South Florida Sun-Sentinel Editorial Board
The Bush administration says its new policy measures will put pressure on Cuba’s recalcitrant Communist dictatorship to change its ways, but history suggests they might instead result in more people fleeing Cuba to the United States.
The policy changes are the result of a report handed to the White House last week by the Commission for Assistance to a Free Cuba appointed by President Bush to review U.S. policy. Rather than increase U.S. influence on the island, some of the proposals would distance Cubans from American ideas and influence.
They ban Cuban-Americans from visiting relatives in Cuba more than once every three years, and reduce by two-thirds the number of dollars they can spend there. A separate rule restricts remittances, the money Cuban-Americans and others send to family and friends in Cuba. Now, only members of the immediate family can receive remittances.
The measures would impede Cubans’ ability to get aid from abroad even as the Cuban government is reportedly cracking down on self-employment. All this helps increase dependency on Fidel Castro’s repressive state, not lessen it.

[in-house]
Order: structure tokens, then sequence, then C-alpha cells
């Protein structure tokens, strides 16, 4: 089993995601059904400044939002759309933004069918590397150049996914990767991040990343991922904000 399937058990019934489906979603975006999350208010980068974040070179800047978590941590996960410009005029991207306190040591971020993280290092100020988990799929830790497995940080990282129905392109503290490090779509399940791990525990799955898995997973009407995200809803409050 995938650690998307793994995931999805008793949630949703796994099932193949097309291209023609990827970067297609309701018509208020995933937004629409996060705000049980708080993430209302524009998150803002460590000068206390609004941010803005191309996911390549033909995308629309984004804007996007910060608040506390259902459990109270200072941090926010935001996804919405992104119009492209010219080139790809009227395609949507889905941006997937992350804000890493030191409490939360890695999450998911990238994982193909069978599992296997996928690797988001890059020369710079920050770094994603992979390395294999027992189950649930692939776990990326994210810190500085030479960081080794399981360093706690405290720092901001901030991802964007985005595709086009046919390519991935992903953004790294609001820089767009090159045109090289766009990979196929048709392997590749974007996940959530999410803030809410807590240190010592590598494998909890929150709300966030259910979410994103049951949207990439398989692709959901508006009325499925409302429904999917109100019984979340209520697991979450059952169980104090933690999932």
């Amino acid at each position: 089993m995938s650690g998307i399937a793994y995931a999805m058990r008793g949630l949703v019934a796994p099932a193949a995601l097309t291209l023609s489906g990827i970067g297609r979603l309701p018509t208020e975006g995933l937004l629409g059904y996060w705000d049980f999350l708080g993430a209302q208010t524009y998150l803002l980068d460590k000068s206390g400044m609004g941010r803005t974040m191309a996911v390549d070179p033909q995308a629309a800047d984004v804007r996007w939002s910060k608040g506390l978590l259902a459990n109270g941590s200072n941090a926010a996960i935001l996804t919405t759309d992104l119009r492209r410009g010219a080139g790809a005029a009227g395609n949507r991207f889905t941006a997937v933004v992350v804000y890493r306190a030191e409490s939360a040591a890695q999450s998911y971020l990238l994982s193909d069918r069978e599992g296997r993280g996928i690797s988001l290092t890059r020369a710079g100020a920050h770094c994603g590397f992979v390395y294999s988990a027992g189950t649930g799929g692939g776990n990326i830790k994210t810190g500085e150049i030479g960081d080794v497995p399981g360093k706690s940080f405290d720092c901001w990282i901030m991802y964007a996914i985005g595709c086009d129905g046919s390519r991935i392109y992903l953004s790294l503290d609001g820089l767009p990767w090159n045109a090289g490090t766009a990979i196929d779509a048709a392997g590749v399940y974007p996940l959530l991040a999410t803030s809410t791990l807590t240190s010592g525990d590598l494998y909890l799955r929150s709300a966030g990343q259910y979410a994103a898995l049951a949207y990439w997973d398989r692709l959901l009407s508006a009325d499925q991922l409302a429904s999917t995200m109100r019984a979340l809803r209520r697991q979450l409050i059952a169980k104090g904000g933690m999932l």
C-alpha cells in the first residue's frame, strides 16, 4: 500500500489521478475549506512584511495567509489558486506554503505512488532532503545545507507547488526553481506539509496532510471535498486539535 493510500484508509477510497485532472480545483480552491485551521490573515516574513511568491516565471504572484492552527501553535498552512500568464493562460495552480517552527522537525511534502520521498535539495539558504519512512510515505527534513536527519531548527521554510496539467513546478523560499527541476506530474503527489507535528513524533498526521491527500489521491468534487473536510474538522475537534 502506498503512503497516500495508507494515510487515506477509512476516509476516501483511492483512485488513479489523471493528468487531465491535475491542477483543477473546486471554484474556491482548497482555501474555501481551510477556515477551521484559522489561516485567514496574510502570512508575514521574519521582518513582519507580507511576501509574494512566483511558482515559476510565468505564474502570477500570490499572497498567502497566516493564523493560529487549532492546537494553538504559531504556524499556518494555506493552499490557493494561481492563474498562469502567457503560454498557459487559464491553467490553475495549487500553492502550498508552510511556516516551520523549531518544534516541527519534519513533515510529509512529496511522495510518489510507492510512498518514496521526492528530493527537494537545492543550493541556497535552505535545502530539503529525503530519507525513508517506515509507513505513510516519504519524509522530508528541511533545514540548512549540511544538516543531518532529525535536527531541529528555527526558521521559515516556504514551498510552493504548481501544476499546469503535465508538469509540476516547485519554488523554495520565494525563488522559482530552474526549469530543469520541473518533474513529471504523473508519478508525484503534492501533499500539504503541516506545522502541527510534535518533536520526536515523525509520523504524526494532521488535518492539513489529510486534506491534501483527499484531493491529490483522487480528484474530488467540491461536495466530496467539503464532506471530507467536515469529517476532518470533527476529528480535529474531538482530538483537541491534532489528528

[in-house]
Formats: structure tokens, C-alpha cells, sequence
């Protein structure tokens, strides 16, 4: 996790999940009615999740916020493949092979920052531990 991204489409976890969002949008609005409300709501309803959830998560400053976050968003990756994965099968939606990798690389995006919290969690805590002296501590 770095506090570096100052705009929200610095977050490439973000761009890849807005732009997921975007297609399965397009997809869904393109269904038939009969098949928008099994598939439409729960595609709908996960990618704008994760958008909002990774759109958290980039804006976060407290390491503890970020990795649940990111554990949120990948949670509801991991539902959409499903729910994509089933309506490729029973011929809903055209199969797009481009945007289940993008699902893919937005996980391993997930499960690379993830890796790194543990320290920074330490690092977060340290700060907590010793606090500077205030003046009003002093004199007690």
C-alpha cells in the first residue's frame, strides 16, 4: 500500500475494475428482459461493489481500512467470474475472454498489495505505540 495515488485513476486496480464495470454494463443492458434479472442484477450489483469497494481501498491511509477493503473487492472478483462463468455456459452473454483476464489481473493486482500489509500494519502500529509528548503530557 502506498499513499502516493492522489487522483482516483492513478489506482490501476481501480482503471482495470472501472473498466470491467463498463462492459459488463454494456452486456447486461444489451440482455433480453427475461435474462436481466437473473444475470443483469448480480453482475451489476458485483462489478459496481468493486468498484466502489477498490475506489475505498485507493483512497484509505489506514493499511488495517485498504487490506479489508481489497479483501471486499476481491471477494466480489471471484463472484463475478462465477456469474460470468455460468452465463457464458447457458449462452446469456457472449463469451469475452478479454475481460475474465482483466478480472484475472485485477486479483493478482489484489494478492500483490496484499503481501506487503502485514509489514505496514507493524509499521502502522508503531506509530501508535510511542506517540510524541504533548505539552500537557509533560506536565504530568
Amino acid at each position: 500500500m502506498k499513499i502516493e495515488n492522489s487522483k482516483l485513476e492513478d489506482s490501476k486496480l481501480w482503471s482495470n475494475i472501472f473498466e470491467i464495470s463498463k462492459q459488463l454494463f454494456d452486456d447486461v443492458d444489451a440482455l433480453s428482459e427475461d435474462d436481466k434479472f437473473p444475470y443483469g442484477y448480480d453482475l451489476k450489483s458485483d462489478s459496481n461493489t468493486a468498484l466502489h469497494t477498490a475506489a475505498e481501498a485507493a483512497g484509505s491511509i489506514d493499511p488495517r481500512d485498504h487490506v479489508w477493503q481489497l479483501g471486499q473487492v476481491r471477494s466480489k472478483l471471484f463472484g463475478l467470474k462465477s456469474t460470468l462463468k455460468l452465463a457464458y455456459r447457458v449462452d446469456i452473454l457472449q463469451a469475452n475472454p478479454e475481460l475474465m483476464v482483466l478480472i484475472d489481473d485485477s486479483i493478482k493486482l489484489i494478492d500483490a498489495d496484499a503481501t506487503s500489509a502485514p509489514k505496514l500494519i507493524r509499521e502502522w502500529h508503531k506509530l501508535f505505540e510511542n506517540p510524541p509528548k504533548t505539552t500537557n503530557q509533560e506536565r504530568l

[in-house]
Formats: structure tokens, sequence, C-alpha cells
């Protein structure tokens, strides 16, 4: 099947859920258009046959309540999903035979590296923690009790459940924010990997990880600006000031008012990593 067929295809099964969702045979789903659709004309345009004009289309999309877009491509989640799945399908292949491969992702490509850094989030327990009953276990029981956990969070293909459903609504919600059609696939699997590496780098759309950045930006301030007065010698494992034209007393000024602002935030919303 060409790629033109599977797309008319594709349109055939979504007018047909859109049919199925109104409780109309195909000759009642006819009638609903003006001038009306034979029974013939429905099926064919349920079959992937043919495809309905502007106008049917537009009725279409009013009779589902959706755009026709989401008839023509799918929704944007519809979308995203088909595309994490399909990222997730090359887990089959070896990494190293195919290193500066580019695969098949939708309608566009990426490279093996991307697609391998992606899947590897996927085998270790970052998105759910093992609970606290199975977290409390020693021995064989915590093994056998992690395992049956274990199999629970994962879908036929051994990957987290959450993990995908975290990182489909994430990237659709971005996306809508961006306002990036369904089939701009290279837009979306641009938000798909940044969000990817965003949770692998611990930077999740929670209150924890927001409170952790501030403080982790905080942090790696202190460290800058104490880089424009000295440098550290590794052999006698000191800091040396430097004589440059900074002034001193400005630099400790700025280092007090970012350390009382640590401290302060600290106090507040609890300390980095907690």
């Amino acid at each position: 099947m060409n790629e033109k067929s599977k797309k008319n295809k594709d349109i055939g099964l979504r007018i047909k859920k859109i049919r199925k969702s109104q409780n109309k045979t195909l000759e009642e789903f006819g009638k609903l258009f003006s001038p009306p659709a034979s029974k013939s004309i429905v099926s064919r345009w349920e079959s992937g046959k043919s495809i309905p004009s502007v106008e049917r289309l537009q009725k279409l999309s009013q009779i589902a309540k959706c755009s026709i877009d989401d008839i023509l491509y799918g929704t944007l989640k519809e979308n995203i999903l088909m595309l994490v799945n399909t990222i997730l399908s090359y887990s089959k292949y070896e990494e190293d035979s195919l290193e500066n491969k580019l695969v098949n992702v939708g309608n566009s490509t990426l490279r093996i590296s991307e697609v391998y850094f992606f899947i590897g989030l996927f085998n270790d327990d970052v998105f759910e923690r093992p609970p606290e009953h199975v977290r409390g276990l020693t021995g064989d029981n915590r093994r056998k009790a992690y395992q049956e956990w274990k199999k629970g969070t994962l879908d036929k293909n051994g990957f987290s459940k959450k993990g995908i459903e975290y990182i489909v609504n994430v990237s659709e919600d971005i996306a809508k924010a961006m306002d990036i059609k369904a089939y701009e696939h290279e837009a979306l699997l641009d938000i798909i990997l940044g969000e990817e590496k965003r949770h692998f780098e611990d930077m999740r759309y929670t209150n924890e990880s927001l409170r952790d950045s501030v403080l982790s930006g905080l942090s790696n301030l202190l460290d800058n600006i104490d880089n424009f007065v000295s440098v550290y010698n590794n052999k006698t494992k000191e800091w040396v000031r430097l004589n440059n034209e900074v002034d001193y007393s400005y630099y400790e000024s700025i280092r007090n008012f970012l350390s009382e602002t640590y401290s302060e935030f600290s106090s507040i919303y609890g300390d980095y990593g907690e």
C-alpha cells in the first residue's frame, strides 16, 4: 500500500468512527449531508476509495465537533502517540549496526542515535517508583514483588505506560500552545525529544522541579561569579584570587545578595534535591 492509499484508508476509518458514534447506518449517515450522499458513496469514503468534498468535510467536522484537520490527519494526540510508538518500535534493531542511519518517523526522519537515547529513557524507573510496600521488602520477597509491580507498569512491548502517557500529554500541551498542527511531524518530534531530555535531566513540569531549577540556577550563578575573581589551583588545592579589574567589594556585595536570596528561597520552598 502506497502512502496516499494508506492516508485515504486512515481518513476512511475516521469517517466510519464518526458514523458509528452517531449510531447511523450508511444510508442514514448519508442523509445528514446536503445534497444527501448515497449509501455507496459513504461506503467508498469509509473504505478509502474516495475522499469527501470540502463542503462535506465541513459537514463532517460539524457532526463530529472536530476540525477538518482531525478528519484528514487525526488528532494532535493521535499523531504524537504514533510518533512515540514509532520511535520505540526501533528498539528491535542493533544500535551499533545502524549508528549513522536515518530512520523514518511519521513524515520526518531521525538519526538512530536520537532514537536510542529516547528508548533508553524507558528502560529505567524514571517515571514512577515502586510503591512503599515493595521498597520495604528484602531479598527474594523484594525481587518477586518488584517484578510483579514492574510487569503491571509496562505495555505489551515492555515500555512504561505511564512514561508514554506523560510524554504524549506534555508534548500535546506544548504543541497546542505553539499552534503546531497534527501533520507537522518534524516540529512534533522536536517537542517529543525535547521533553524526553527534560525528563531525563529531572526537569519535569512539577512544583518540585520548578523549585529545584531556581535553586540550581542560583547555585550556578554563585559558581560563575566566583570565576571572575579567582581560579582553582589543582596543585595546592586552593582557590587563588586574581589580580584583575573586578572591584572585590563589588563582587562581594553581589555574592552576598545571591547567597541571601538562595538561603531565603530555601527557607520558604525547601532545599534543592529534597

The economic failures and repressive nature of Cuba’s Communist system leave Cubans few alternatives other than to flee, mostly to South Florida.
The Bush administration has wisely warned the Castro regime not to stage another immigration crisis, like the one that resulted in the Mariel boatlift. But as both Washington and Havana put a squeeze on them, desperate Cubans may take matters into their own hands with tragic consequences.
The administration also plans to send more money to bankroll dissidents, and prohibit remittances to Cubans who are members of the Communist Party. It also plans to equip an airplane to transmit Radio and TV MartÝ broadcasts to Cuba, which could increase their reach.These proposals may have merit, but curtailing travel and remittances even to non-Communists confines American influence.
Washington should pursue policies that extend its immediate influence in Cuba. It shouldn’t wait until chaos forces changes. Castro may be living in the past, but Washington and the Cuban-American community must be forward-looking.
A sizable number of Democrats and Republicans disagree with hard-line measures, and they should speak out against the new policies. So should the more moderate factions of the Cuban-American community.
Fidel Castro’s chief goal is the same as it has been the past four decades: To stay in power until a Higher Power ends his rule. Washington should think carefully before it pursues policies that help him achieve his goal.